which is a small fishing town, The harbour has beer lunch improved by the exertion of the late Mr. E. Gawne. Considerable quantities of lime are burnt in the neighbourhood and exported to various parts of the Island. ‘When not employed in agricultimie the inhabitants spend most of their time in fishiing for cod and lobsters, which latter are exported principally to Dublin; near to this port is the bold promontory of Spanish head, which, being rent in some places by tremendous chasms three hundred feet in height, is well worthy the attention of the traveller; the fissures are several feet wide in the solid rock, and in many parts the bottom cannot be seen.—Leaving Port St. Mary, keeping to the left, you shortly reach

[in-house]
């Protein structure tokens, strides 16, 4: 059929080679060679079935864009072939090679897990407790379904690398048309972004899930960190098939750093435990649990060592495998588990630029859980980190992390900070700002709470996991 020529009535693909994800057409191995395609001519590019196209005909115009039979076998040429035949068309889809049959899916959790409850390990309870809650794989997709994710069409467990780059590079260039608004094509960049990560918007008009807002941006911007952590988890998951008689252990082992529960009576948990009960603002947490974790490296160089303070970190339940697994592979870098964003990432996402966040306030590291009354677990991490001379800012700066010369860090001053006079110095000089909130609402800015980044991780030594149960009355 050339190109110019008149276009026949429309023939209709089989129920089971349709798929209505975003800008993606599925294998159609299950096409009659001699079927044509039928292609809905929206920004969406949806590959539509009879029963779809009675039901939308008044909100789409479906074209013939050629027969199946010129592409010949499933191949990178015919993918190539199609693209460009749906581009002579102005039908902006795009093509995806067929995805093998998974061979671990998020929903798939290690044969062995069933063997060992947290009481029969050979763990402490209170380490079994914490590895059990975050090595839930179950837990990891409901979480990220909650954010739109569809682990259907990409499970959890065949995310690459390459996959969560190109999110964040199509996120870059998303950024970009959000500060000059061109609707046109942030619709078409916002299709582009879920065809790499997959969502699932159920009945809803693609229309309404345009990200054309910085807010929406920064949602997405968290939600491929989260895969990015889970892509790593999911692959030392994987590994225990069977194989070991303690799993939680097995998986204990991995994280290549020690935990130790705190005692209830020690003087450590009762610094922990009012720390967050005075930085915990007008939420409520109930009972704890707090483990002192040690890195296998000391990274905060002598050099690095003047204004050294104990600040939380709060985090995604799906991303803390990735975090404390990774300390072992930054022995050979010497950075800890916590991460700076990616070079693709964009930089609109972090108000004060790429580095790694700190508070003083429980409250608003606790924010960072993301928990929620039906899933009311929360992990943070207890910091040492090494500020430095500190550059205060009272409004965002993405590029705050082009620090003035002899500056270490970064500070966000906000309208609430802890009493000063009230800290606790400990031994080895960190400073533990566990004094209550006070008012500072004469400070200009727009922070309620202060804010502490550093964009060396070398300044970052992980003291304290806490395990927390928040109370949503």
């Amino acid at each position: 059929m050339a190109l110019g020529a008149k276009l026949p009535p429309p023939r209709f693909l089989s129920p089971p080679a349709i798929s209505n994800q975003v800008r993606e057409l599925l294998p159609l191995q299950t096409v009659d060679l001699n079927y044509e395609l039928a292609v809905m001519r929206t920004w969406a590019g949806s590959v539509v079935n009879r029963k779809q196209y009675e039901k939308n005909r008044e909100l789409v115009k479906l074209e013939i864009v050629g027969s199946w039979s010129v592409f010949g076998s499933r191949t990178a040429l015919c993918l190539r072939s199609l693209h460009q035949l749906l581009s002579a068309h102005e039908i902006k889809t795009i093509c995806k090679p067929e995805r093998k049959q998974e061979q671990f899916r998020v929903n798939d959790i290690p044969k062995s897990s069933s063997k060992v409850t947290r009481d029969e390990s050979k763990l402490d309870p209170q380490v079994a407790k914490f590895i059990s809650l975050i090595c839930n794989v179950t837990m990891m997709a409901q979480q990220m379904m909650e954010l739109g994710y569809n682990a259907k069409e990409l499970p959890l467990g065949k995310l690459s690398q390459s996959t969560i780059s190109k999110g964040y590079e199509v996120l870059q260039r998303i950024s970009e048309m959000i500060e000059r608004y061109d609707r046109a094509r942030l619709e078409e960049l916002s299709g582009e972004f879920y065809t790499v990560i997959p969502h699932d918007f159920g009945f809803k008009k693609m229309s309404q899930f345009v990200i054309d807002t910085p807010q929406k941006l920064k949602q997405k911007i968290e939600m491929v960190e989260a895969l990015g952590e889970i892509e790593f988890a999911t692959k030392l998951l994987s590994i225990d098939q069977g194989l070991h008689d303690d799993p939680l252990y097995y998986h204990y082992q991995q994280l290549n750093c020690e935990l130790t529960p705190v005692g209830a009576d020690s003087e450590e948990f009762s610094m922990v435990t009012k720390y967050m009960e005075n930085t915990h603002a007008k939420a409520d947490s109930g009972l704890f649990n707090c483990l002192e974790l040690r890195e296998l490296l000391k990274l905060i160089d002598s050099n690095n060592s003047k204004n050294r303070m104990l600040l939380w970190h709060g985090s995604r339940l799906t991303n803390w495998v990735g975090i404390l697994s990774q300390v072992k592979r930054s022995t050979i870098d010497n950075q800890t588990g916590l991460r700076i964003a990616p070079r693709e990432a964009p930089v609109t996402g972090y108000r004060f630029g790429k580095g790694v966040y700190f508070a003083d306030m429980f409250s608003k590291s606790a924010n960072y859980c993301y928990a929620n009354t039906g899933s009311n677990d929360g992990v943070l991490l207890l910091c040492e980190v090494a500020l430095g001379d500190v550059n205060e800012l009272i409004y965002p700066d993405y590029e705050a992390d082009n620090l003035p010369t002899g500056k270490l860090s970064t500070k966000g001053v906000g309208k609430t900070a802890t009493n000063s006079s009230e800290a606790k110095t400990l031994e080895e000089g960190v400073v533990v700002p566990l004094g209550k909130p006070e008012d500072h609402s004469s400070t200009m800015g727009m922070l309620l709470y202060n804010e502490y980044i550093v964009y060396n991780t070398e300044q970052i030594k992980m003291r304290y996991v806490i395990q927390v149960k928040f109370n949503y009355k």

which derives its name from being opposite Ireland. it is a small fishing village with an excellent bay. The copper and lead mines of Bradda Head are about one mile distant, and run nearly north and south, near to the sea shore, and have been proved by Cornish miners, to be as strong as any lode ever discovered in Cornwall, with a large body of gossan upon the top of them. The company to whom they belong seldom work them, their attention being principally directed to The Foxdale mines. Boats are generally taken at; this place by those who wish to make an excursion to